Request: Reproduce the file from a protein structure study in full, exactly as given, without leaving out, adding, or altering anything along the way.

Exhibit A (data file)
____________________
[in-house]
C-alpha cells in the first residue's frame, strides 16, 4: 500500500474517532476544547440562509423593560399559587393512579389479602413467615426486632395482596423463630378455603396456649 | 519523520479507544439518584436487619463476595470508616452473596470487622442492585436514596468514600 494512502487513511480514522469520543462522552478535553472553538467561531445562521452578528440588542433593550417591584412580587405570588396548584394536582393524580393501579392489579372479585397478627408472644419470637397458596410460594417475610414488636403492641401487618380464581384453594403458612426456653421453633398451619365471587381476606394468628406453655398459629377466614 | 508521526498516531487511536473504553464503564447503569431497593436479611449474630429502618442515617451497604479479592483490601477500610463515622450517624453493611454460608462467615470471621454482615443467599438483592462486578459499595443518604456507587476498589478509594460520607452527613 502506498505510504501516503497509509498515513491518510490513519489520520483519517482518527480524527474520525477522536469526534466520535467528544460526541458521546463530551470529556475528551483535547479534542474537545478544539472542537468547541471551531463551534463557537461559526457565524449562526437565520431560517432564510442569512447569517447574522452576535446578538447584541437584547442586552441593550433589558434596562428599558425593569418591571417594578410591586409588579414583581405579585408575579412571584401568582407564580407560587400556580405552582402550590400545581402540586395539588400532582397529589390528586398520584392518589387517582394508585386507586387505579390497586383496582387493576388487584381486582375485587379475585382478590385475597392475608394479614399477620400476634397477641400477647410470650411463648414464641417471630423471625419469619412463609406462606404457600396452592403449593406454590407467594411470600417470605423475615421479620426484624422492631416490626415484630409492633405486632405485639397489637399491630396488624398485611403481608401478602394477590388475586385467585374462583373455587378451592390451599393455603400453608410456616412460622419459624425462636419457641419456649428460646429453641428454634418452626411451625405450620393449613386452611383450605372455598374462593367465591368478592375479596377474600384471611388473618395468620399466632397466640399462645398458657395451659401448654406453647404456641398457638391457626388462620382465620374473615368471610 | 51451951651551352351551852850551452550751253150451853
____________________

[in-house]
C-alpha cells in the first residue's frame, strides 16, 4: 500500500474517532476544547440562509423593560399559587393512579389479602413467615426486632395482596423463630378455603396456649 | 519523520479507544439518584436487619463476595470508616452473596470487622442492585436514596468514600 494512502487513511480514522469520543462522552478535553472553538467561531445562521452578528440588542433593550417591584412580587405570588396548584394536582393524580393501579392489579372479585397478627408472644419470637397458596410460594417475610414488636403492641401487618380464581384453594403458612426456653421453633398451619365471587381476606394468628406453655398459629377466614 | 508521526498516531487511536473504553464503564447503569431497593436479611449474630429502618442515617451497604479479592483490601477500610463515622450517624453493611454460608462467615470471621454482615443467599438483592462486578459499595443518604456507587476498589478509594460520607452527613 502506498505510504501516503497509509498515513491518510490513519489520520483519517482518527480524527474520525477522536469526534466520535467528544460526541458521546463530551470529556475528551483535547479534542474537545478544539472542537468547541471551531463551534463557537461559526457565524449562526437565520431560517432564510442569512447569517447574522452576535446578538447584541437584547442586552441593550433589558434596562428599558425593569418591571417594578410591586409588579414583581405579585408575579412571584401568582407564580407560587400556580405552582402550590400545581402540586395539588400532582397529589390528586398520584392518589387517582394508585386507586387505579390497586383496582387493576388487584381486582375485587379475585382478590385475597392475608394479614399477620400476634397477641400477647410470650411463648414464641417471630423471625419469619412463609406462606404457600396452592403449593406454590407467594411470600417470605423475615421479620426484624422492631416490626415484630409492633405486632405485639397489637399491630396488624398485611403481608401478602394477590388475586385467585374462583373455587378451592390451599393455603400453608410456616412460622419459624425462636419457641419456649428460646429453641428454634418452626411451625405450620393449613386452611383450605372455598374462593367465591368478592375479596377474600384471611388473618395468620399466632397466640399462645398458657395451659401448654406453647404456641398457638391457626388462620382465620374473615368471610 | 51451951651551352351551852850551452550751253150451853